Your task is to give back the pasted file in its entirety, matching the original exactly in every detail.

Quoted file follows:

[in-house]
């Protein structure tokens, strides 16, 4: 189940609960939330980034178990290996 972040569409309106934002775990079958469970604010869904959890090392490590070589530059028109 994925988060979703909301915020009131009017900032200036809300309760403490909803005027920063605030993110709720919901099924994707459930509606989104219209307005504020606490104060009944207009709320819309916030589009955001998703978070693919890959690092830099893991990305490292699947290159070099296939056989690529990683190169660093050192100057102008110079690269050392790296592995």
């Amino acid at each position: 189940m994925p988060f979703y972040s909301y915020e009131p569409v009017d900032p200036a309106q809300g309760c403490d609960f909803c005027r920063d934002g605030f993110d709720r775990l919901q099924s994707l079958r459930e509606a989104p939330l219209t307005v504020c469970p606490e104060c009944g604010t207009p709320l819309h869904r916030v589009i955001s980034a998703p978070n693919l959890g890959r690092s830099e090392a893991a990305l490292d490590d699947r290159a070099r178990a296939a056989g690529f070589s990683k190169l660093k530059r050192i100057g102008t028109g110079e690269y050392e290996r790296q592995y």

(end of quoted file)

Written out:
[in-house]
């Protein structure tokens, strides 16, 4: 189940609960939330980034178990290996 972040569409309106934002775990079958469970604010869904959890090392490590070589530059028109 994925988060979703909301915020009131009017900032200036809300309760403490909803005027920063605030993110709720919901099924994707459930509606989104219209307005504020606490104060009944207009709320819309916030589009955001998703978070693919890959690092830099893991990305490292699947290159070099296939056989690529990683190169660093050192100057102008110079690269050392790296592995």
């Amino acid at each position: 189940m994925p988060f979703y972040s909301y915020e009131p569409v009017d900032p200036a309106q809300g309760c403490d609960f909803c005027r920063d934002g605030f993110d709720r775990l919901q099924s994707l079958r459930e509606a989104p939330l219209t307005v504020c469970p606490e104060c009944g604010t207009p709320l819309h869904r916030v589009i955001s980034a998703p978070n693919l959890g890959r690092s830099e090392a893991a990305l490292d490590d699947r290159a070099r178990a296939a056989g690529f070589s990683k190169l660093k530059r050192i100057g102008t028109g110079e690269y050392e290996r790296q592995y």